I’m very fortunate living where I do in a thriving provincial town in the Garden of England, surrounded by some beautiful and, at times, spectacular country side. My adopted home town of Tonbridge might have its detractors, but it has plenty going for it, including a pleasant river-side setting, a 13th Century castle, fast road and rail links to the rest of the country and, at long last, some great places to enjoy a pint.
The town is also fortunate to have an area of unspoilt, but managed countryside on its doorstep in the form of Haysden Country Park. The latter occupies an area of about 65 hectares (160 acres) in the Medway Valley, to the west of Tonbridge, and includes a range of habitats such as river, grassland, freshwater lakes, marshland and woodland.
The park stretches from Barden Lake at its eastern end, westwards to Haysden Water. The River Medway runs along the park’s northern edge, away from the Leigh Flood Relief Barrier and Storage Area. The latter scheme plays a crucial role in the protection of Tonbridge from the threat of flooding.
13th Century Castle. There are lengthy hard-surfaced paths circling the whole of the sports ground, both along the banks of the river and through nearby woodland, and it is one of these which leads to the country park.
As the weather was quite clement on Saturday, certainly for early November, Mrs PBT’s and I decided to take a trip down to Haysden Country Park. The idea was to take a walk around the lake, in order to assist with my wife’s ongoing rehabilitation, but also for a spot of brunch. There is small, lock-up café along with a picnic area, just along from the car park, and I knew from a couple of friends who carry out voluntary work at the park, that the café serves up a mean bacon roll, plus a decent cup of coffee.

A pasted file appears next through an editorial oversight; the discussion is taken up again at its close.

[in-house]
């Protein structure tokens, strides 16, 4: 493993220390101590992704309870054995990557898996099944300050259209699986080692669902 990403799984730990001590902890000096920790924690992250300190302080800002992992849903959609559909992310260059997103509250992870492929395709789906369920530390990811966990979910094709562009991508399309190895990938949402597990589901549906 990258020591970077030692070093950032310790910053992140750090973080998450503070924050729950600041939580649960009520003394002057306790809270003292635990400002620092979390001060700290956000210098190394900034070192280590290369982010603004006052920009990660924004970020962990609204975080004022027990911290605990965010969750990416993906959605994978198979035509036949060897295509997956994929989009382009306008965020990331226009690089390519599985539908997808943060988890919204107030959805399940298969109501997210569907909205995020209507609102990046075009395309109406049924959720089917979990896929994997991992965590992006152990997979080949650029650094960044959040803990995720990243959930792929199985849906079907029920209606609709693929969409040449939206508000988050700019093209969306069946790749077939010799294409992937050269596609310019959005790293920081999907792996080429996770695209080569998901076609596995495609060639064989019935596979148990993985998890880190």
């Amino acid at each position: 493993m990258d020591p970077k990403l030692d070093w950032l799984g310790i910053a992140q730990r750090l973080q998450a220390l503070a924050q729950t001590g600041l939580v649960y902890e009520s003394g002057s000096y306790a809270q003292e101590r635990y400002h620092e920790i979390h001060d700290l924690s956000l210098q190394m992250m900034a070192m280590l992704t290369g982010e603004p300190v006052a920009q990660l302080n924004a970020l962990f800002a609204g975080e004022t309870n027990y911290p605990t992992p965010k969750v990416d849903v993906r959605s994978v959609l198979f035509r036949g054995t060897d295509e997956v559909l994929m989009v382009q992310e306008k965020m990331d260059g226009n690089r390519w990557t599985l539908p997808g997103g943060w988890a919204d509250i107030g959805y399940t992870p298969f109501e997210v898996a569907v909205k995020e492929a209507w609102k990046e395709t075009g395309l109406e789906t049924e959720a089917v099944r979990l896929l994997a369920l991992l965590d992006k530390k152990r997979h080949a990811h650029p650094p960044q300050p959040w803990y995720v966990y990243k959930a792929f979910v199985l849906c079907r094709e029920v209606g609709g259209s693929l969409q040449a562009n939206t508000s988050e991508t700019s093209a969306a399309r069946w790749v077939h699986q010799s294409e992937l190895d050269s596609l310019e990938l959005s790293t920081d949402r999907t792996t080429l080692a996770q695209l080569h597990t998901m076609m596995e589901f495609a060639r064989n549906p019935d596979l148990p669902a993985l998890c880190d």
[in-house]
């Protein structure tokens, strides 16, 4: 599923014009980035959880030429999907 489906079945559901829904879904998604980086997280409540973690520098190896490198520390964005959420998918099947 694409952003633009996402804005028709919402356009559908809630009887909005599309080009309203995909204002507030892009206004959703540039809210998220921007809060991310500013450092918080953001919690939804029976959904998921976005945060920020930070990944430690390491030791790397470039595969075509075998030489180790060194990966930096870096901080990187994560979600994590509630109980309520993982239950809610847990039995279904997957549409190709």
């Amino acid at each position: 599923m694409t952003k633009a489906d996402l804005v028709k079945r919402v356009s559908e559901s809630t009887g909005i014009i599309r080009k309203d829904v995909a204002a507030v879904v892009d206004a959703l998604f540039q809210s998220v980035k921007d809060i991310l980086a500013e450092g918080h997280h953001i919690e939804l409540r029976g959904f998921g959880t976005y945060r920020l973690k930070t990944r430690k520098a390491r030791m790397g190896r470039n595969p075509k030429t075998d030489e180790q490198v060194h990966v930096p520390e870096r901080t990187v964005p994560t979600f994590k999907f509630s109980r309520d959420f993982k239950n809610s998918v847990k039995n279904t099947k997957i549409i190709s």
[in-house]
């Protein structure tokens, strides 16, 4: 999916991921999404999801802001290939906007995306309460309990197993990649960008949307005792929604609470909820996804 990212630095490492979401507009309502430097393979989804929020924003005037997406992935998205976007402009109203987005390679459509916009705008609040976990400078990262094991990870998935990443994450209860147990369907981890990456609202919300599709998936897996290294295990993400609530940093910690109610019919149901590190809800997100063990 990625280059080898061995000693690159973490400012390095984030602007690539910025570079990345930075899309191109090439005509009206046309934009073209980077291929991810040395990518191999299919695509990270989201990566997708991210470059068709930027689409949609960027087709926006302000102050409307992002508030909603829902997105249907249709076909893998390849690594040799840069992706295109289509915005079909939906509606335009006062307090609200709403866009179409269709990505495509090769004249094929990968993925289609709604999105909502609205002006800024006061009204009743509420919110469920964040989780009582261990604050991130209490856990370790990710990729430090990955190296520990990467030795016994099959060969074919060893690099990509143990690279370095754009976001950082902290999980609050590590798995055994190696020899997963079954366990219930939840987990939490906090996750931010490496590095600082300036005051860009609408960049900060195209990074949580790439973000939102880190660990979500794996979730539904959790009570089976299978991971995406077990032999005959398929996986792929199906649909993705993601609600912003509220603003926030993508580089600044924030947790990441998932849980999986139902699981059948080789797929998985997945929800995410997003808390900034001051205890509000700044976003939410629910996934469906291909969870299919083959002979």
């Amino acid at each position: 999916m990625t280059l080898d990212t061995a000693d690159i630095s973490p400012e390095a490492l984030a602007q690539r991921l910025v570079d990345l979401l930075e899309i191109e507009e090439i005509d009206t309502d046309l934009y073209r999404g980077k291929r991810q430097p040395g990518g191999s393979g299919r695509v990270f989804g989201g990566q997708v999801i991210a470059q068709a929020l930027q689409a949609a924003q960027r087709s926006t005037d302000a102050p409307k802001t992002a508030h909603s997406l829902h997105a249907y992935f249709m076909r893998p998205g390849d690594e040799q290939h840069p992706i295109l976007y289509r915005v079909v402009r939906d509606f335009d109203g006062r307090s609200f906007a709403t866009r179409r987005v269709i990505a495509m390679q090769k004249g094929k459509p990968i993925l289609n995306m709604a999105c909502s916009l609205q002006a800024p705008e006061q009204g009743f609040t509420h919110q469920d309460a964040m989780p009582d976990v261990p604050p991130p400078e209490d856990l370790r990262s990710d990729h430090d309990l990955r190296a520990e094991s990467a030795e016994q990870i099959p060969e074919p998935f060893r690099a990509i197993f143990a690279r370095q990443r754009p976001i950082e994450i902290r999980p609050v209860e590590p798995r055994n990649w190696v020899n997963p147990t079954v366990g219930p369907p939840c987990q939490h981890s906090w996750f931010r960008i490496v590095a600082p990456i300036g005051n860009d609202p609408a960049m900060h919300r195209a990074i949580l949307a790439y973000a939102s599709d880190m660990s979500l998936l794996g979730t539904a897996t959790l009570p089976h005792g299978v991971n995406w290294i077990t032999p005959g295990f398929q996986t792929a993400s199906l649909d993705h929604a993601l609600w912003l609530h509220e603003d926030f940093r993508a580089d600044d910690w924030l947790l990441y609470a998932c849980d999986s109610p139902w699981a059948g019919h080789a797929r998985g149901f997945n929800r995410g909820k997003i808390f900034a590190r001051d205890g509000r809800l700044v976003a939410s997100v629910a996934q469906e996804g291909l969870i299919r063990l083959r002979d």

Suitably refreshed, we took a walk along to the lake. The path passes under a bridge which carries the Tonbridge-Redhill railway line, before opening up into the expanse of Barden Lake. There was a brisk wind blowing, but with the sun shining it felt quite warm for the time of year as we began our walk along the northern shore of the lake. Like us, there were lots of people out enjoying a spot of fresh air and the views across the water. There was even the odd fisherman, bunkered down in a bivouac.
The various meanders taken by the Medway and the presence of a number of gravel beds, meant the river was rather shallow and difficult to navigate, so since the river was used by canal boats a navigable diversion was constructed around this section. The Shallows then became a quiet backwater stream which is gradually developing into marshland. Eileen remembers spending many a happy day there, as a child, playing and paddling in shallow water, which was crystal clear back in those days.
The hours of unpaid work which this group puts in each month, helps to ensure the park retains its all year round appeal, and also encouraged wild life to flourish. Most importantly, it ensures this Local Nature Reserve and Site of Nature Conservation Interest, remains unspoilt for future generations to enjoy and appreciate.
One final point which ought to be mentioned, particularly in a blog which majors on beer and pubs, is that a short distance away from the entrance to the country park, is the former Royal Oak pub. This late Victorian, two-bar public house closed some time around 2010, and has since been converted into two private dwellings.
The former landlord claimed that not enough people were using the pub, and whilst he may partially have been right the Royal Oak was ideally situated to capitalise on its proximity to Haysden Lake, and would have been the ideal spot for a welcoming beer. I can’t help feeling an opportunity was lost, somewhere along the line.